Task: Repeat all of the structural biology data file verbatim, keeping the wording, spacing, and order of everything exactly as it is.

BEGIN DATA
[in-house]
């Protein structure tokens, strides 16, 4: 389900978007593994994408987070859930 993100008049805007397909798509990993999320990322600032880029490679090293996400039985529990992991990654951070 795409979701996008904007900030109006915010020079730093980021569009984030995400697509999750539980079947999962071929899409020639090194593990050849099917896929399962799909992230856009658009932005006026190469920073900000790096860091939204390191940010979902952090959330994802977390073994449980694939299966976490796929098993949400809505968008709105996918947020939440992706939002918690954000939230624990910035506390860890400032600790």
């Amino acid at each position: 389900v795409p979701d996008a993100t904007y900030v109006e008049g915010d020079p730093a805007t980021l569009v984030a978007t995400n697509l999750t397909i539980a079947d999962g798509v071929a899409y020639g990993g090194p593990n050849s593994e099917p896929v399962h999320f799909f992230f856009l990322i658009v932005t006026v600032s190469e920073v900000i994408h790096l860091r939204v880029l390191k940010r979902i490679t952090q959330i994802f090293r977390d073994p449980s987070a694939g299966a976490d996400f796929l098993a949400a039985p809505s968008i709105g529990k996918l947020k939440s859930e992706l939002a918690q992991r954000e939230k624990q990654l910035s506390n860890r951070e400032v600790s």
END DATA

[in-house]
């Protein structure tokens, strides 16, 4: 389900978007593994994408987070859930 993100008049805007397909798509990993999320990322600032880029490679090293996400039985529990992991990654951070 795409979701996008904007900030109006915010020079730093980021569009984030995400697509999750539980079947999962071929899409020639090194593990050849099917896929399962799909992230856009658009932005006026190469920073900000790096860091939204390191940010979902952090959330994802977390073994449980694939299966976490796929098993949400809505968008709105996918947020939440992706939002918690954000939230624990910035506390860890400032600790």
């Amino acid at each position: 389900v795409p979701d996008a993100t904007y900030v109006e008049g915010d020079p730093a805007t980021l569009v984030a978007t995400n697509l999750t397909i539980a079947d999962g798509v071929a899409y020639g990993g090194p593990n050849s593994e099917p896929v399962h999320f799909f992230f856009l990322i658009v932005t006026v600032s190469e920073v900000i994408h790096l860091r939204v880029l390191k940010r979902i490679t952090q959330i994802f090293r977390d073994p449980s987070a694939g299966a976490d996400f796929l098993a949400a039985p809505s968008i709105g529990k996918l947020k939440s859930e992706l939002a918690q992991r954000e939230k624990q990654l910035s506390n860890r951070e400032v600790s």